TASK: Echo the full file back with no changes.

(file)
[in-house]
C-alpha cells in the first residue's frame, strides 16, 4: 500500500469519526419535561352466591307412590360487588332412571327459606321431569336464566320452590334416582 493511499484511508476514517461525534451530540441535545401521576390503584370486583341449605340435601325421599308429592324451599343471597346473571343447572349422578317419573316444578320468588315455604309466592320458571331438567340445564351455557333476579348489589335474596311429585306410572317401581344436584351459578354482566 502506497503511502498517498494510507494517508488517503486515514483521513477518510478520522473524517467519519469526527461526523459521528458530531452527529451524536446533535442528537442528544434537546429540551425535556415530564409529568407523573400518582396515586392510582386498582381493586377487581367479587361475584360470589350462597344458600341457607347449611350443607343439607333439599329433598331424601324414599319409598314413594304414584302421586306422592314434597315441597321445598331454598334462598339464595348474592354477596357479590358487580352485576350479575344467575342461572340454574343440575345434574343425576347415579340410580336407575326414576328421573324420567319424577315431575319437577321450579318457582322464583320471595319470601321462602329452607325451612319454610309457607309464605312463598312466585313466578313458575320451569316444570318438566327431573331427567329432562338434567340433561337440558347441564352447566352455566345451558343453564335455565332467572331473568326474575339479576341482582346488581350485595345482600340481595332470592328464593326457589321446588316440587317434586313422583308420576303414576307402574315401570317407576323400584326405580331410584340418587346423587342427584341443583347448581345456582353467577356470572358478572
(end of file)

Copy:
[in-house]
C-alpha cells in the first residue's frame, strides 16, 4: 500500500469519526419535561352466591307412590360487588332412571327459606321431569336464566320452590334416582 493511499484511508476514517461525534451530540441535545401521576390503584370486583341449605340435601325421599308429592324451599343471597346473571343447572349422578317419573316444578320468588315455604309466592320458571331438567340445564351455557333476579348489589335474596311429585306410572317401581344436584351459578354482566 502506497503511502498517498494510507494517508488517503486515514483521513477518510478520522473524517467519519469526527461526523459521528458530531452527529451524536446533535442528537442528544434537546429540551425535556415530564409529568407523573400518582396515586392510582386498582381493586377487581367479587361475584360470589350462597344458600341457607347449611350443607343439607333439599329433598331424601324414599319409598314413594304414584302421586306422592314434597315441597321445598331454598334462598339464595348474592354477596357479590358487580352485576350479575344467575342461572340454574343440575345434574343425576347415579340410580336407575326414576328421573324420567319424577315431575319437577321450579318457582322464583320471595319470601321462602329452607325451612319454610309457607309464605312463598312466585313466578313458575320451569316444570318438566327431573331427567329432562338434567340433561337440558347441564352447566352455566345451558343453564335455565332467572331473568326474575339479576341482582346488581350485595345482600340481595332470592328464593326457589321446588316440587317434586313422583308420576303414576307402574315401570317407576323400584326405580331410584340418587346423587342427584341443583347448581345456582353467577356470572358478572